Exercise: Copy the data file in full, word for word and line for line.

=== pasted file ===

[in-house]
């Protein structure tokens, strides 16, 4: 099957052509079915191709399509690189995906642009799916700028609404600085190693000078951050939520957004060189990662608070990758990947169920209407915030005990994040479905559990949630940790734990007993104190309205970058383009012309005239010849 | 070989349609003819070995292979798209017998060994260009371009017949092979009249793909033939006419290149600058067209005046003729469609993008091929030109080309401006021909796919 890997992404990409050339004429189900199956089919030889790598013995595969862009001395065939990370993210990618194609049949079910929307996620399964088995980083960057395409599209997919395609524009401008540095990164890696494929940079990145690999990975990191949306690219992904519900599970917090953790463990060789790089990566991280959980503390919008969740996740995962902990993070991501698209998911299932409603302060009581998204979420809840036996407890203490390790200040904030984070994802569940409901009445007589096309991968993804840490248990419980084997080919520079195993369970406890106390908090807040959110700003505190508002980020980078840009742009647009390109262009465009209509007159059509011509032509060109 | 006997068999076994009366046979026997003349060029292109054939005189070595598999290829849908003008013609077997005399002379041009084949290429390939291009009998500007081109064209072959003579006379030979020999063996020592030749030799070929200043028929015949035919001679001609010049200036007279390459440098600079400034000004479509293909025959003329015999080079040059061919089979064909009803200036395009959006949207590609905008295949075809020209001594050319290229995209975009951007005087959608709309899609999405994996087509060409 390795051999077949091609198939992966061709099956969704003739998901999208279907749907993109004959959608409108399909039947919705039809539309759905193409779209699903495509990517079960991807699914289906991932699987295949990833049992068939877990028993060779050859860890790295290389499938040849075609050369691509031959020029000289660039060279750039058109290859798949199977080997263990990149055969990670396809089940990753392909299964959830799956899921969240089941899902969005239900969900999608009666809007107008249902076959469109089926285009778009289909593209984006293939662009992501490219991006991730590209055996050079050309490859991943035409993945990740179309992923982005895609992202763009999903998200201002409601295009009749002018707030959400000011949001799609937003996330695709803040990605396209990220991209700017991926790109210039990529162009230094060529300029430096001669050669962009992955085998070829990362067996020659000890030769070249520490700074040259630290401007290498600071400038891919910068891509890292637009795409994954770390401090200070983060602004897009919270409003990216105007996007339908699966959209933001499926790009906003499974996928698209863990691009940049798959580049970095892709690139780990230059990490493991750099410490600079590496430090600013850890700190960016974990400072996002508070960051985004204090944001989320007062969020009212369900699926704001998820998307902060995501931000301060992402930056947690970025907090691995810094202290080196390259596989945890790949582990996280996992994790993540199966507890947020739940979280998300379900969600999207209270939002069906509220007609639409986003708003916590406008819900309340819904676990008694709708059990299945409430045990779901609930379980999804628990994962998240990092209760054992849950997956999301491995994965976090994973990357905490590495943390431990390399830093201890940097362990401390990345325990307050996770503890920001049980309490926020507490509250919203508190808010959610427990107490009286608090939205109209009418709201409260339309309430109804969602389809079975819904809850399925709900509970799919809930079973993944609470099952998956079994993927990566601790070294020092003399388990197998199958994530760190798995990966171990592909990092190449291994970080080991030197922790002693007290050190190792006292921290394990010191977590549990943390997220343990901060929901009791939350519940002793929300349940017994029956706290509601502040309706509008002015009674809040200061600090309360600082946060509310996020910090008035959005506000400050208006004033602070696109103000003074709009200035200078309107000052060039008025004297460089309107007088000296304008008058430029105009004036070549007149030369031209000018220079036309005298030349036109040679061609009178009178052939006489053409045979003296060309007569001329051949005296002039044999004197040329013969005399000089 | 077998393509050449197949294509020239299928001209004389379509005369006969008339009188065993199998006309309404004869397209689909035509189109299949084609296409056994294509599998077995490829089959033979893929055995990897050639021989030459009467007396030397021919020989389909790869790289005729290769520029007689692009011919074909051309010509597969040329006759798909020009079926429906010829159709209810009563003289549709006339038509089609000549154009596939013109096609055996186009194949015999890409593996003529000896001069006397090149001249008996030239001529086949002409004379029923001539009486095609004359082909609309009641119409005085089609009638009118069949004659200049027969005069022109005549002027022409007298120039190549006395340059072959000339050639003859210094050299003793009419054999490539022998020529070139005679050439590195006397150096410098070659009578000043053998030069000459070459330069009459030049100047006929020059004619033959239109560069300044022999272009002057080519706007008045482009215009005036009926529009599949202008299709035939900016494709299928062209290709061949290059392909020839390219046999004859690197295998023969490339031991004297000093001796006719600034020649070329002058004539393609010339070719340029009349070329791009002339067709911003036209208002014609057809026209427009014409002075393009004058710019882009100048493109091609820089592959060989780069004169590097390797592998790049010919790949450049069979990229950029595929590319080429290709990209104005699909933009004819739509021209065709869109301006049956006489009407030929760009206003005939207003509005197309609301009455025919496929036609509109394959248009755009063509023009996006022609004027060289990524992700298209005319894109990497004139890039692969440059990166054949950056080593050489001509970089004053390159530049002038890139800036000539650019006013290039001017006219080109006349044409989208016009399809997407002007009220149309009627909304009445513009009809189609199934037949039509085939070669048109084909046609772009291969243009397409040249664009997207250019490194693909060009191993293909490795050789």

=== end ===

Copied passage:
[in-house]
């Protein structure tokens, strides 16, 4: 099957052509079915191709399509690189995906642009799916700028609404600085190693000078951050939520957004060189990662608070990758990947169920209407915030005990994040479905559990949630940790734990007993104190309205970058383009012309005239010849 | 070989349609003819070995292979798209017998060994260009371009017949092979009249793909033939006419290149600058067209005046003729469609993008091929030109080309401006021909796919 890997992404990409050339004429189900199956089919030889790598013995595969862009001395065939990370993210990618194609049949079910929307996620399964088995980083960057395409599209997919395609524009401008540095990164890696494929940079990145690999990975990191949306690219992904519900599970917090953790463990060789790089990566991280959980503390919008969740996740995962902990993070991501698209998911299932409603302060009581998204979420809840036996407890203490390790200040904030984070994802569940409901009445007589096309991968993804840490248990419980084997080919520079195993369970406890106390908090807040959110700003505190508002980020980078840009742009647009390109262009465009209509007159059509011509032509060109 | 006997068999076994009366046979026997003349060029292109054939005189070595598999290829849908003008013609077997005399002379041009084949290429390939291009009998500007081109064209072959003579006379030979020999063996020592030749030799070929200043028929015949035919001679001609010049200036007279390459440098600079400034000004479509293909025959003329015999080079040059061919089979064909009803200036395009959006949207590609905008295949075809020209001594050319290229995209975009951007005087959608709309899609999405994996087509060409 390795051999077949091609198939992966061709099956969704003739998901999208279907749907993109004959959608409108399909039947919705039809539309759905193409779209699903495509990517079960991807699914289906991932699987295949990833049992068939877990028993060779050859860890790295290389499938040849075609050369691509031959020029000289660039060279750039058109290859798949199977080997263990990149055969990670396809089940990753392909299964959830799956899921969240089941899902969005239900969900999608009666809007107008249902076959469109089926285009778009289909593209984006293939662009992501490219991006991730590209055996050079050309490859991943035409993945990740179309992923982005895609992202763009999903998200201002409601295009009749002018707030959400000011949001799609937003996330695709803040990605396209990220991209700017991926790109210039990529162009230094060529300029430096001669050669962009992955085998070829990362067996020659000890030769070249520490700074040259630290401007290498600071400038891919910068891509890292637009795409994954770390401090200070983060602004897009919270409003990216105007996007339908699966959209933001499926790009906003499974996928698209863990691009940049798959580049970095892709690139780990230059990490493991750099410490600079590496430090600013850890700190960016974990400072996002508070960051985004204090944001989320007062969020009212369900699926704001998820998307902060995501931000301060992402930056947690970025907090691995810094202290080196390259596989945890790949582990996280996992994790993540199966507890947020739940979280998300379900969600999207209270939002069906509220007609639409986003708003916590406008819900309340819904676990008694709708059990299945409430045990779901609930379980999804628990994962998240990092209760054992849950997956999301491995994965976090994973990357905490590495943390431990390399830093201890940097362990401390990345325990307050996770503890920001049980309490926020507490509250919203508190808010959610427990107490009286608090939205109209009418709201409260339309309430109804969602389809079975819904809850399925709900509970799919809930079973993944609470099952998956079994993927990566601790070294020092003399388990197998199958994530760190798995990966171990592909990092190449291994970080080991030197922790002693007290050190190792006292921290394990010191977590549990943390997220343990901060929901009791939350519940002793929300349940017994029956706290509601502040309706509008002015009674809040200061600090309360600082946060509310996020910090008035959005506000400050208006004033602070696109103000003074709009200035200078309107000052060039008025004297460089309107007088000296304008008058430029105009004036070549007149030369031209000018220079036309005298030349036109040679061609009178009178052939006489053409045979003296060309007569001329051949005296002039044999004197040329013969005399000089 | 077998393509050449197949294509020239299928001209004389379509005369006969008339009188065993199998006309309404004869397209689909035509189109299949084609296409056994294509599998077995490829089959033979893929055995990897050639021989030459009467007396030397021919020989389909790869790289005729290769520029007689692009011919074909051309010509597969040329006759798909020009079926429906010829159709209810009563003289549709006339038509089609000549154009596939013109096609055996186009194949015999890409593996003529000896001069006397090149001249008996030239001529086949002409004379029923001539009486095609004359082909609309009641119409005085089609009638009118069949004659200049027969005069022109005549002027022409007298120039190549006395340059072959000339050639003859210094050299003793009419054999490539022998020529070139005679050439590195006397150096410098070659009578000043053998030069000459070459330069009459030049100047006929020059004619033959239109560069300044022999272009002057080519706007008045482009215009005036009926529009599949202008299709035939900016494709299928062209290709061949290059392909020839390219046999004859690197295998023969490339031991004297000093001796006719600034020649070329002058004539393609010339070719340029009349070329791009002339067709911003036209208002014609057809026209427009014409002075393009004058710019882009100048493109091609820089592959060989780069004169590097390797592998790049010919790949450049069979990229950029595929590319080429290709990209104005699909933009004819739509021209065709869109301006049956006489009407030929760009206003005939207003509005197309609301009455025919496929036609509109394959248009755009063509023009996006022609004027060289990524992700298209005319894109990497004139890039692969440059990166054949950056080593050489001509970089004053390159530049002038890139800036000539650019006013290039001017006219080109006349044409989208016009399809997407002007009220149309009627909304009445513009009809189609199934037949039509085939070669048109084909046609772009291969243009397409040249664009997207250019490194693909060009191993293909490795050789």